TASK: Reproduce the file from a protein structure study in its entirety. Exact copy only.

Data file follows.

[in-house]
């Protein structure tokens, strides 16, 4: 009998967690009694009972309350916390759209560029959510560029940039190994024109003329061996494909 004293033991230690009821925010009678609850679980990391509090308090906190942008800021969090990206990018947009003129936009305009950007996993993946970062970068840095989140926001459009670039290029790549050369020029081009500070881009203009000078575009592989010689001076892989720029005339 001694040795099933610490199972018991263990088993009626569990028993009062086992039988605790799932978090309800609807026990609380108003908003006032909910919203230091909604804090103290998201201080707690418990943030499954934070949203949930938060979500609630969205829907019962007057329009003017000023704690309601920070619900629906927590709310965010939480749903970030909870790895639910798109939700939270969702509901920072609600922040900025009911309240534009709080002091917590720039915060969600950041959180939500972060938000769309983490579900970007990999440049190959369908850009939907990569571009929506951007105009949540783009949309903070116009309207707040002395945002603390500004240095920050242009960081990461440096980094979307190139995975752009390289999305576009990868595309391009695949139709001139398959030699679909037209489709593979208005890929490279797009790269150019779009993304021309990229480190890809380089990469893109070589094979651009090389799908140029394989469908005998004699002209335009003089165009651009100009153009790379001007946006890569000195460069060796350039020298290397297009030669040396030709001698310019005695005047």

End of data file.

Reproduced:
[in-house]
């Protein structure tokens, strides 16, 4: 009998967690009694009972309350916390759209560029959510560029940039190994024109003329061996494909 004293033991230690009821925010009678609850679980990391509090308090906190942008800021969090990206990018947009003129936009305009950007996993993946970062970068840095989140926001459009670039290029790549050369020029081009500070881009203009000078575009592989010689001076892989720029005339 001694040795099933610490199972018991263990088993009626569990028993009062086992039988605790799932978090309800609807026990609380108003908003006032909910919203230091909604804090103290998201201080707690418990943030499954934070949203949930938060979500609630969205829907019962007057329009003017000023704690309601920070619900629906927590709310965010939480749903970030909870790895639910798109939700939270969702509901920072609600922040900025009911309240534009709080002091917590720039915060969600950041959180939500972060938000769309983490579900970007990999440049190959369908850009939907990569571009929506951007105009949540783009949309903070116009309207707040002395945002603390500004240095920050242009960081990461440096980094979307190139995975752009390289999305576009990868595309391009695949139709001139398959030699679909037209489709593979208005890929490279797009790269150019779009993304021309990229480190890809380089990469893109070589094979651009090389799908140029394989469908005998004699002209335009003089165009651009100009153009790379001007946006890569000195460069060796350039020298290397297009030669040396030709001698310019005695005047």